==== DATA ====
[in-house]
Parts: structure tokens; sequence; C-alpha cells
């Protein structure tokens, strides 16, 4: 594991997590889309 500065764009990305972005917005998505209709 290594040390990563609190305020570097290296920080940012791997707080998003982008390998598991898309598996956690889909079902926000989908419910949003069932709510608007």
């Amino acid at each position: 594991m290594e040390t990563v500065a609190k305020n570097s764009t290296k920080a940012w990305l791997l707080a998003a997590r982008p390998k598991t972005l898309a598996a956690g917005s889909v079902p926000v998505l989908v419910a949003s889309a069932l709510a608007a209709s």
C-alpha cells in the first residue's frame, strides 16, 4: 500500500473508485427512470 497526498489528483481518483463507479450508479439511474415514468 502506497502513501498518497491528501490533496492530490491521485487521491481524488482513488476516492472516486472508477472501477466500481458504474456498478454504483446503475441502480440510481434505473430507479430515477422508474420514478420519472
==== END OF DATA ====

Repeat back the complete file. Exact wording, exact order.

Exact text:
[in-house]
Parts: structure tokens; sequence; C-alpha cells
């Protein structure tokens, strides 16, 4: 594991997590889309 500065764009990305972005917005998505209709 290594040390990563609190305020570097290296920080940012791997707080998003982008390998598991898309598996956690889909079902926000989908419910949003069932709510608007």
């Amino acid at each position: 594991m290594e040390t990563v500065a609190k305020n570097s764009t290296k920080a940012w990305l791997l707080a998003a997590r982008p390998k598991t972005l898309a598996a956690g917005s889909v079902p926000v998505l989908v419910a949003s889309a069932l709510a608007a209709s």
C-alpha cells in the first residue's frame, strides 16, 4: 500500500473508485427512470 497526498489528483481518483463507479450508479439511474415514468 502506497502513501498518497491528501490533496492530490491521485487521491481524488482513488476516492472516486472508477472501477466500481458504474456498478454504483446503475441502480440510481434505473430507479430515477422508474420514478420519472